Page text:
Please use this identifier to cite or link to this item: http://hdl.handle.net/2122/9794
AuthorsSurono, N.* 
Jousset, P.* 
Pallister, J.* 
Boichu, M.* 
Buongiorno, M. F.* 
Budisantoso, A.* 
Costa, F.* 
Andreastuti, S.* 
Prata, F.* 
Schneider, D.* 
Clarisse, L.* 
Humaida, H.* 
Sumarti, S.* 
Bignami, C.* 
Griswold, J.* 
Carn, S.* 
Oppenheimer, C.* 
Lavigne, F.* 
TitleThe 2010 explosive eruption of Java's Merapi volcano—A ‘100-year’ event
Issue Date2012
Series/Report no./241–242 (2012)
DOI10.1016/j.jvolgeores.2012.06.018
URIhttp://hdl.handle.net/2122/9794
KeywordsMerapi
SAR change detection
eruption monitoring
petrology
satellite monitoring
volcano tremors
Subject Classification04. Solid Earth::04.08. Volcanology::04.08.01. Gases 
04. Solid Earth::04.08. Volcanology::04.08.03. Magmas 
04. Solid Earth::04.08. Volcanology::04.08.06. Volcano monitoring 
04. Solid Earth::04.08. Volcanology::04.08.07. Instruments and techniques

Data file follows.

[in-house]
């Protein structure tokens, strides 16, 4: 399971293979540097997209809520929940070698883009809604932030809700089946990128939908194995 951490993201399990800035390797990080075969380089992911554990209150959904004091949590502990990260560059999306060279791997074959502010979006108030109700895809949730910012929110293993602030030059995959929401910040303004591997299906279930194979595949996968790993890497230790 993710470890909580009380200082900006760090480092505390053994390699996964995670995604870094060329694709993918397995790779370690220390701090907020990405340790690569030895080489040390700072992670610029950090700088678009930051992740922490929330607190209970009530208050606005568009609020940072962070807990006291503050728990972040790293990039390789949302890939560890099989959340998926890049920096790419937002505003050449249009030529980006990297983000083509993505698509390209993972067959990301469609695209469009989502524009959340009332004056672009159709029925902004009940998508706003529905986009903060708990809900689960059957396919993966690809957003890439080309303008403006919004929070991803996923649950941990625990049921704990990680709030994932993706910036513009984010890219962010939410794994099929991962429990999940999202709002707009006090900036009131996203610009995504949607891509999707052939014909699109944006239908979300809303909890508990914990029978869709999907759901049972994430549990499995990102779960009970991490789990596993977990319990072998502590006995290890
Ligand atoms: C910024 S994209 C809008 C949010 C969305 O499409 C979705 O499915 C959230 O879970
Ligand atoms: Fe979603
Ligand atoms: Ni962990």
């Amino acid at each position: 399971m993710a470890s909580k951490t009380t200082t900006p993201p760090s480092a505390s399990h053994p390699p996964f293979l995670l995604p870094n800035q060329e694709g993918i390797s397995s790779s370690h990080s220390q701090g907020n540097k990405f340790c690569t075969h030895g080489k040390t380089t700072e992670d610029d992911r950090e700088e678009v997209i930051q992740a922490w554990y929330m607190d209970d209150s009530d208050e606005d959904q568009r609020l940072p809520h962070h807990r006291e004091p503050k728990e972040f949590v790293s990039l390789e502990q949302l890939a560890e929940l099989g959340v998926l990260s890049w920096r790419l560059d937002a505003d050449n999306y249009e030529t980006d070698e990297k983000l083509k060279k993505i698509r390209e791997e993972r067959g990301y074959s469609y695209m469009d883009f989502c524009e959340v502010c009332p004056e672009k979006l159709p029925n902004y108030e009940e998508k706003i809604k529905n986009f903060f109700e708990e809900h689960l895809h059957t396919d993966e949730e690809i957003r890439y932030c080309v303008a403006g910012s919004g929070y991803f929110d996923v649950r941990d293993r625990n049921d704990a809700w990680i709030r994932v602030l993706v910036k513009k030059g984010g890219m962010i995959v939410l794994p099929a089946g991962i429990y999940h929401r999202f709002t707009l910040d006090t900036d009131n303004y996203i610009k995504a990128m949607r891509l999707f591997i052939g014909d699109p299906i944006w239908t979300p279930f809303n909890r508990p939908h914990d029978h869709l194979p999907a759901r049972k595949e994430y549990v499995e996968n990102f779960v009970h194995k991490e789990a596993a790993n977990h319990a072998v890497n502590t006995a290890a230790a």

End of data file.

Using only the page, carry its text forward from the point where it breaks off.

AbstractMerapi volcano (Indonesia) is one of the most active and hazardous volcanoes in the world. It is known for frequent small to moderate eruptions, pyroclastic flows produced by lava dome collapse, and the large population settled on and around the flanks of the volcano that is at risk. Its usual behavior for the last decades abruptly changed in late October and early November 2010, when the volcano produced its largest and most explosive eruptions in more than a century, displacing at least a third of a million people, and claiming nearly 400 lives. Despite the challenges involved in forecasting this ‘hundred year eruption’, we show that the magnitude of precursory signals (seismicity, ground deformation, gas emissions) was proportional to the large size and intensity of the eruption. In addition and for the first time, near-real-time satellite radar imagery played an equal role with seismic, geodetic, and gas observations in monitoring eruptive activity during a major volcanic crisis. The Indonesian Center of Volcanology and Geological Hazard Mitigation (CVGHM) issued timely forecasts of the magnitude of the eruption phases, saving 10,000–20,000 lives. In addition to reporting on aspects of the crisis management, we report the first synthesis of scientific observations of the eruption. Our monitoring and petrologic data show that the 2010 eruption was fed by rapid ascent of magma from depths ranging from 5 to 30km. Magma reached the surface with variable gas content resulting in alternating explosive and rapid effusive eruptions, and released a total of ~0.44Tg of SO2. The eruptive behavior seems also related to the seismicity along a tectonic fault more than 40km from the volcano, highlighting both the complex stress pattern of the Merapi region of Java and the role of magmatic pressurization in activating regional faults. We suggest a dynamic triggering of the main explosions on 3 and 4 November by the passing seismic waves generated by regional earthquakes on these days.
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